The RBA boss Glenn Stevens was again pressed today on housing affordability, especially for younger people, by some school children.
The issue has been asked at Mr Stevens at past House of Representative's economics committee meetings too.
He also noted it "turns out there was a lot more invested in [property] lending than we all knew in the past."
But he told the House of Representative's economics committee it had been good as economic growth was now slowing.
He also noted unemployment was more important than the ratio of investors/owner occupiers when it comes to housing stability.
He told the hearing the board may not be contemplating any further rate cut saying: "We're pretty content where we are now."
He was also asked about the volatility in the Chinese economy, noting there had been a "fabled hard landing that people have been talking about for years."
When asked on home buyer grants, he noted the solution to high property prices was more supply - not money that ends up with sellers.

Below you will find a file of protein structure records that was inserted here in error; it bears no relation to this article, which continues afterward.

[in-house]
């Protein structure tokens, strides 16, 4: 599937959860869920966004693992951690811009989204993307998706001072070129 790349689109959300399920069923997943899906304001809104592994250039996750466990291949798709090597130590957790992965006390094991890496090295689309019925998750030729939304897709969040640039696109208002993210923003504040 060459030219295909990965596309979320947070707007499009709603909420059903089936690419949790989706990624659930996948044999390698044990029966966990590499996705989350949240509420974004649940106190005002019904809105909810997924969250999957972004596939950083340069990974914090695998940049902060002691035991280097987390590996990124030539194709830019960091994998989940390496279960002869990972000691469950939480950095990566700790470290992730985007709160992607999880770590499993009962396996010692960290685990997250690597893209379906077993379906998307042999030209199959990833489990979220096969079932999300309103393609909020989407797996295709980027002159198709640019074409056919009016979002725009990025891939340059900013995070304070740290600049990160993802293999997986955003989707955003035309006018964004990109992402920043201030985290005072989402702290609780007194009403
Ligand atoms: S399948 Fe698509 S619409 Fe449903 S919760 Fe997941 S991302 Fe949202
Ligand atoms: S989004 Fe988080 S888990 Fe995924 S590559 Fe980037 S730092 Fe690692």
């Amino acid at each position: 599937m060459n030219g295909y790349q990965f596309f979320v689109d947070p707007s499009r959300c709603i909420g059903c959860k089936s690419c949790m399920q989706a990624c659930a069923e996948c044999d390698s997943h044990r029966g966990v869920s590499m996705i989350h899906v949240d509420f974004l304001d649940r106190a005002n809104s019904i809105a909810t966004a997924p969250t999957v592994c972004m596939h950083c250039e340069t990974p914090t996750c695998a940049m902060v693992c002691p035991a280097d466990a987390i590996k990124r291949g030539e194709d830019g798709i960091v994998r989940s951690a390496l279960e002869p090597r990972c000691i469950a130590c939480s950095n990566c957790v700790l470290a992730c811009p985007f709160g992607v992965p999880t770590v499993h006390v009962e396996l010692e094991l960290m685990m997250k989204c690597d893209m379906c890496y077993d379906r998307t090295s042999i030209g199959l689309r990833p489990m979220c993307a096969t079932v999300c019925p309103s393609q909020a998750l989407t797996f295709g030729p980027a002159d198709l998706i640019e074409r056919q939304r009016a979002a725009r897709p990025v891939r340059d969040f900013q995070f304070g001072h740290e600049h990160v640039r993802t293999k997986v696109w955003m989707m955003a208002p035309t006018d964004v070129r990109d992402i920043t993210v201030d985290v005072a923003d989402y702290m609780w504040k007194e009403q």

Overall inflation was contained and it would take a very sharp fall in the dollar to push inflation up, he suggested.
Last month National Bank of Australia increased the value of mortgages on its investor loan book by nearly $30 billion, after reclassifying data it holds for reporting with the Australian Prudential Regulation Authority.
NAB reclassified previously reported data, which boosted the value of NAB's housing investor loans to $93 billion from the $66.6 billion previous notification.
Before the revision, NAB's investor loan mortgage book was around the same size of ANZ's investor loan book, at around $60 billion.
The big four institutions hold a combined $430bn worth of investor loans on their books. CBA holds $128 billion, while Westpac has the largest amount of investor loans, worth around $150 billion, according to APRA's latest figures.